Initially Spurs Manager Terry Venables shouted an accusation of diving at McMinn. After being stretchered off to the treatment room, word got around that x-rays showed McMinn was in a bad way. After the game nearly all of the Spurs players including Gary Lineker and Paul Gascoigne came into the Derby dressing room to wish him well. The exception from the Spurs players was the man who had been involved in the challenge when the injury occurred – Pat van den Hauwe. McMinn was out for 14 months, his World Cup chances over.
While out injured, McMinn attended the Derby County game against arch rivals Nottingham Forest. McMinn bumped into Forest Manager Brian Clough after the game. Giving McMinn a warm handshake, Clough wished McMinn well in his recovery and told him that the game was missing him, a gesture McMinn greatly appreciated.
A lack of further investment led to a decline shortly after at Derby. The club was relegated back to the Second tier of English football in 1991. Robert Maxwell’s reign as Derby chairman ended.
McMinn was back to his best form in 1991/92 when he was named as the club’s player of the year succeeding Dean Saunders. McMinn helped Derby to a third place finish and a play off place. Derby went out in the semi 5-4 on aggregate to Blackburn Rovers – bankrolled by Jack Walker’s millions and managed by Kenny Dalglish.
In November 2004 Igor Stimac was voted Derby County’s all-time cult hero by BBC’s ‘Football Focus’ viewers. Stimac won with 59% of the vote, ahead of Ted McMinn who came second with 30%.
Birmingham City
Ted McMinn had one season with Birmingham City signing on 28th July 1993.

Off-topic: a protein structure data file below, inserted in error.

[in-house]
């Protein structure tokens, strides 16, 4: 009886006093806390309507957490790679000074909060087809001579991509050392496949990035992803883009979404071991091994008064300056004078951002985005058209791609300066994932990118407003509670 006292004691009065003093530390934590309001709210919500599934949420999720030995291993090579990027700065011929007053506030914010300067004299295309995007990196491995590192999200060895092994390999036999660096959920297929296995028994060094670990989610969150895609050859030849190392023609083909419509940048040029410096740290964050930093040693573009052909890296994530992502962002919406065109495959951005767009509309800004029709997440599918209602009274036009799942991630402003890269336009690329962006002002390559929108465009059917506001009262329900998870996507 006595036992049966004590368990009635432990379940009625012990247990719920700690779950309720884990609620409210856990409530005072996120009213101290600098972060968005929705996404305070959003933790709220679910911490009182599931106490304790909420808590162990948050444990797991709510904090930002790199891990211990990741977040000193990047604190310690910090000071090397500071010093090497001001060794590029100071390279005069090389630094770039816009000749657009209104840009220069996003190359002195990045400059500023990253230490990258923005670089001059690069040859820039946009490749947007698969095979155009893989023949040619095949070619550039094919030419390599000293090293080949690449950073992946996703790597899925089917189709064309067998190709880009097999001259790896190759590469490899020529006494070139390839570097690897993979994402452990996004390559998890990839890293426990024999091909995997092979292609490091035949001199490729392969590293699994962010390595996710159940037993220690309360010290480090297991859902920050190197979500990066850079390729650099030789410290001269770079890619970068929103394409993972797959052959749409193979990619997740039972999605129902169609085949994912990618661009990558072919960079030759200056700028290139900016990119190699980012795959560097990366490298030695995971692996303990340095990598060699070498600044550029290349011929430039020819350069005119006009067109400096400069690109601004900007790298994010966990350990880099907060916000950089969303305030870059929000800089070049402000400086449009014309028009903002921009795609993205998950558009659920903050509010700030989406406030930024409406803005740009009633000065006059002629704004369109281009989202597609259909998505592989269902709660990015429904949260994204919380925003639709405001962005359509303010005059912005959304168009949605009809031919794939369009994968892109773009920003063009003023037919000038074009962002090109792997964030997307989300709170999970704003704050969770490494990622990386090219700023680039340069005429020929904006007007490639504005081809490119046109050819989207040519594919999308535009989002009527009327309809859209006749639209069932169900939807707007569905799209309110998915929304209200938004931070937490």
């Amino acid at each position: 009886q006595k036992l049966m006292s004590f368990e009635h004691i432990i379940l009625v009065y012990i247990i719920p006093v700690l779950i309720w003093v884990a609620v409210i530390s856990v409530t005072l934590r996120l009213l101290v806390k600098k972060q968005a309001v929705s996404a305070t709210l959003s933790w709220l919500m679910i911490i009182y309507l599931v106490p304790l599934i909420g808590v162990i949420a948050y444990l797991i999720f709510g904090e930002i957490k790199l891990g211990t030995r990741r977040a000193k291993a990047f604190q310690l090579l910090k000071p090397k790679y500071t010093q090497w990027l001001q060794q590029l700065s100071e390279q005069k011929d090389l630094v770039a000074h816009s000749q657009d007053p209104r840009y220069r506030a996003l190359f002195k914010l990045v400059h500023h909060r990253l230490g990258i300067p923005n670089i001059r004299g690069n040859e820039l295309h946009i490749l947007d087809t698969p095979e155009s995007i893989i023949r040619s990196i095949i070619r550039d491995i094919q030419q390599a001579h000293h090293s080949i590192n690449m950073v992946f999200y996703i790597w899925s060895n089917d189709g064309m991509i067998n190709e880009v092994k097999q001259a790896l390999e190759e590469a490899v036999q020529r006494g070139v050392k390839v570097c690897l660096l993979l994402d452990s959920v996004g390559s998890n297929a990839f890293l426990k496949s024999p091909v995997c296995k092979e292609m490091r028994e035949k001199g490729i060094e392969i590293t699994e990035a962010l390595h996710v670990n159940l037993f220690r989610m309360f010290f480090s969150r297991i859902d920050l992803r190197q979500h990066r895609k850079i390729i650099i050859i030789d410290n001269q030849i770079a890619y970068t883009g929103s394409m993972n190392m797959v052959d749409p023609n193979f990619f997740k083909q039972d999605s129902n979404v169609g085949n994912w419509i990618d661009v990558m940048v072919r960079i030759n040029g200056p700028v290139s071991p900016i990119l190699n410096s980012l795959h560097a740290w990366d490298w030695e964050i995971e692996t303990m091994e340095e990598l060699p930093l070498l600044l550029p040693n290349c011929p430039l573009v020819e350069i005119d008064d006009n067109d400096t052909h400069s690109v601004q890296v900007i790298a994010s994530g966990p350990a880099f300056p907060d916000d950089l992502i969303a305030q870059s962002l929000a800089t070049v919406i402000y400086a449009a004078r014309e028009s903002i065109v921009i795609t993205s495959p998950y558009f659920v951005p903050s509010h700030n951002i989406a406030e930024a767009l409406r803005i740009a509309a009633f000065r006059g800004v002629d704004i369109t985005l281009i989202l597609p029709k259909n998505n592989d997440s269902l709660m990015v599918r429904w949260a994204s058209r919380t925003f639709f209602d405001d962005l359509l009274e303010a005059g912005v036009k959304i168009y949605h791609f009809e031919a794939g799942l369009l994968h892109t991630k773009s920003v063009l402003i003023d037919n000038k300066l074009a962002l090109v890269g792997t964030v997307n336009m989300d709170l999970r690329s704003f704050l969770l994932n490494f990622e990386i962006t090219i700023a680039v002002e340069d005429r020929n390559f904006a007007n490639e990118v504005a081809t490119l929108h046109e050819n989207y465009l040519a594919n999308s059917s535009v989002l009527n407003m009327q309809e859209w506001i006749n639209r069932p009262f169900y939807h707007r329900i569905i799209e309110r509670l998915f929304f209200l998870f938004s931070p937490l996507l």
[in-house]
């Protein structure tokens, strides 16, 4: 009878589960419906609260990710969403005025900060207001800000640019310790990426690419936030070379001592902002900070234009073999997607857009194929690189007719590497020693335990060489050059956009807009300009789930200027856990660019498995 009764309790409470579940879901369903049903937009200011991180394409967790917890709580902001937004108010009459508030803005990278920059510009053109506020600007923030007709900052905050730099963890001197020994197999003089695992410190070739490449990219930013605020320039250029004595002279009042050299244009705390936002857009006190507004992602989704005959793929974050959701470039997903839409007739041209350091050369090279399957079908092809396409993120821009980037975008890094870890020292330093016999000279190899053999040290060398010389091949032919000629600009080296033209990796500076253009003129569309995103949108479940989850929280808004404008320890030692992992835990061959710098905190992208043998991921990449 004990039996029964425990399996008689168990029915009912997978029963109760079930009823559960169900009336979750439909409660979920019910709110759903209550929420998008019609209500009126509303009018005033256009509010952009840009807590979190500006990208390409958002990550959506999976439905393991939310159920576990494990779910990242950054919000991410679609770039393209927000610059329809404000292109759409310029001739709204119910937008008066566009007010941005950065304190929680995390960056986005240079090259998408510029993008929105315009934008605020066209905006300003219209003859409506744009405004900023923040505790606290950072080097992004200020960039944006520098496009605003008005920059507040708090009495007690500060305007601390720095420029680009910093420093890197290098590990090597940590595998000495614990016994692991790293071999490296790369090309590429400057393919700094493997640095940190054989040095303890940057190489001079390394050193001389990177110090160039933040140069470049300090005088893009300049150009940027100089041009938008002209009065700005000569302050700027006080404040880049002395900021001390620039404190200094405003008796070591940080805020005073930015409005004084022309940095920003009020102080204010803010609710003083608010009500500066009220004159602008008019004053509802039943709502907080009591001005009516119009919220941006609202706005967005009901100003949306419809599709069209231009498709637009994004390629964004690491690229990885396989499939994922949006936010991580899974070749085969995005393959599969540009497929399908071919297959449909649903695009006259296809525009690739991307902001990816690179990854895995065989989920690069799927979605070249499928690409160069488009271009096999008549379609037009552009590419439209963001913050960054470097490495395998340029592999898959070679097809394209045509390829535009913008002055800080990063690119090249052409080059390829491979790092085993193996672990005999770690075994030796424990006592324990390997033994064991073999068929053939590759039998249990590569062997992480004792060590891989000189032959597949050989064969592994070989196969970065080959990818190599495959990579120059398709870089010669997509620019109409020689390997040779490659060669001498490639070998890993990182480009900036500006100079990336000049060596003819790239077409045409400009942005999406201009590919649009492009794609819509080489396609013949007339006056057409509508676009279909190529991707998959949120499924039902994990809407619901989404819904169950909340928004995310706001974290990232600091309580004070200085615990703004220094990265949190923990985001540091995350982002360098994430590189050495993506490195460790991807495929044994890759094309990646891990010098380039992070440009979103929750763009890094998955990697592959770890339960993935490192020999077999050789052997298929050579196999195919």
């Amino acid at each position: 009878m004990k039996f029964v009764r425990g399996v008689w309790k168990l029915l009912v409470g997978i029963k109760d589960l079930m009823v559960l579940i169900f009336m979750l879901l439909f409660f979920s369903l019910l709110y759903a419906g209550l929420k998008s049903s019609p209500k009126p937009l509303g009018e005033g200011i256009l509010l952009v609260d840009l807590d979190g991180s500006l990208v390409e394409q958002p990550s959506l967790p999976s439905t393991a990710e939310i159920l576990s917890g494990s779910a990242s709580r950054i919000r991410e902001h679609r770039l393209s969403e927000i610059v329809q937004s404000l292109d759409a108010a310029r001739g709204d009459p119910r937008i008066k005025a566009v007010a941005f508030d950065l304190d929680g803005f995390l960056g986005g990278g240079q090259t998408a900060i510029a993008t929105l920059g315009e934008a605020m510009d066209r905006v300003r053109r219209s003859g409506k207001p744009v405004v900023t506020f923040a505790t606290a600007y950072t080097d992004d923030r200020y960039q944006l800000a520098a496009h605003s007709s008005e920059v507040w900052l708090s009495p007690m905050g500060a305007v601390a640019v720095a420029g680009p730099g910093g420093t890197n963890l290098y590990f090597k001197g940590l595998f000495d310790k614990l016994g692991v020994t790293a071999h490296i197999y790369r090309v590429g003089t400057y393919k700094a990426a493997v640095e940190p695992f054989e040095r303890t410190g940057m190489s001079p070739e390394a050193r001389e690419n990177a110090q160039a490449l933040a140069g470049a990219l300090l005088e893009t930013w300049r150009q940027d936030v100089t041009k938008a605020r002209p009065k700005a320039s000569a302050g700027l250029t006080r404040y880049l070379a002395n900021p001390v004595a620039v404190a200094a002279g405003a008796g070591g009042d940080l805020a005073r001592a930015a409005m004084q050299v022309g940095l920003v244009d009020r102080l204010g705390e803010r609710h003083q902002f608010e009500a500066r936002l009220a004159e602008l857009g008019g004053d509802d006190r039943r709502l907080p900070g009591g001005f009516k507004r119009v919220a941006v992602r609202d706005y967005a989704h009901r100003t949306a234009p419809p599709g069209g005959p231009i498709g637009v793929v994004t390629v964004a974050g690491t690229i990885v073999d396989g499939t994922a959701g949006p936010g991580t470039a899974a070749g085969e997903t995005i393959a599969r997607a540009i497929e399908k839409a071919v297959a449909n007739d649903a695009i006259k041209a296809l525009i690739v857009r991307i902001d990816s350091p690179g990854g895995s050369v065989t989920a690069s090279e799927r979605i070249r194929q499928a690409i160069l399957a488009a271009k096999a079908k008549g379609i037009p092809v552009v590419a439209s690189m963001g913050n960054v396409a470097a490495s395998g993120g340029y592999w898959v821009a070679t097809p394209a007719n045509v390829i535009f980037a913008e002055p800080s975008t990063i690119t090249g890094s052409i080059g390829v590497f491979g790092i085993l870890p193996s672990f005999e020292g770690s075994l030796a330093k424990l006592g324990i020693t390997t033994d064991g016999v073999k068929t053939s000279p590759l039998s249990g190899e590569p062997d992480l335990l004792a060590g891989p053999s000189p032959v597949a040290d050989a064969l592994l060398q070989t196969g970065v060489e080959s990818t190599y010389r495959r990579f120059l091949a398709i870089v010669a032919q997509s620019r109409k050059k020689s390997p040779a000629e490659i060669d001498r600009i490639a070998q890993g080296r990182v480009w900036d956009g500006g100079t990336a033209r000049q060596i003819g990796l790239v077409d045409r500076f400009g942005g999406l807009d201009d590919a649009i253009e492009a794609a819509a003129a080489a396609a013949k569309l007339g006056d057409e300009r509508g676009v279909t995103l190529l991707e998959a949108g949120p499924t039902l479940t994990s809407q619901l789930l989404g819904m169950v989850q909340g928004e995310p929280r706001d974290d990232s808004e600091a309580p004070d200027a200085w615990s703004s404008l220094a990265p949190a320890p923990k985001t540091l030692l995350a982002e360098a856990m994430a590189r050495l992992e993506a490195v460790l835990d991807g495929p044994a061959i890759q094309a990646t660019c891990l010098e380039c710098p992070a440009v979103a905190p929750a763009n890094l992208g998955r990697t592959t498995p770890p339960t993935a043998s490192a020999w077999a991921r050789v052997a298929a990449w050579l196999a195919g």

“The only place where the fans didn’t really take to me was Birmingham. I don’t know why.”
Now remembered as, “A magical winger”, Ted McMinn joined Burnley on 5th April 1994 for two years. Burnley were on a push for promotion that seen them achieve a play off place. McMinn played in the play off final 2-1 victory at Wembley against Stockport County before a crowd of 44,806.
Summing up McMinn’s popularity yet again, despite only 2 seasons at Turf Moor McMinn came third in the BBC’s ‘Football Focus’ ‘Burnley cult heroes’ poll behind Jimmy McIlroy and Leighton James.
Later playing career
Ted McMinn ended his playing career with Western Australian club ECU Joondalup and then non league Slough Town.
As assistant to Mark Wright, McMinn had spells coaching at Southport and Oxford United.
McMinn appeared again on 17th January 2002 when Wright took over at Conference strugglers Chester City. The club avoided relegation as the pair set about turning the club’s fortunes around. McMinn then left both Wright and Chester in July 2002.
Life after football
In 2004 McMinn became the match summariser for BBC Radio Derby. In his three years with the station he attended all Derby County’s matches.
McMinn contracted a mystery infection that led to most of his right foot being amputated. McMinn then opted to have more of his leg removed in a bid to gain more mobility and independence with a prosthetic limb.
As a tribute to McMinn, on 1 May 2006, former players of both Derby County and Rangers contested a match at Derby County’s Pride Park Stadium in which a record 33,475 spectators attended - around 10,000 of them being Rangers fans. McMinn said to the Scottish press that he had also received well wishes from Queen of the South fans.
Terry Butcher said humbly after the benefit game, “It does make you think. You never know what can happen to you."
To coincide with the benefit game McMinn embarked on a 300 mile sponsored bike ride from Glasgow to Derby to help raise money for the Derbyshire Royal Infirmary’s limbs unit.
In October 2008 Ted McMinn published his autobiography, “The Tin Man”. His book ends with the following: “If the Tin Man in the Wizard of Oz didn’t have a heart, I’d like to think that this one has”.
Career League Summary:
Born: Castle Douglas
d.o.b: 28 September 1962
Source : Glenafton Athletic
Queen of the South
Glasgow Rangers
Seville (Spain)
Derby County
Birmingham City
to ECU Joondalup (Australia)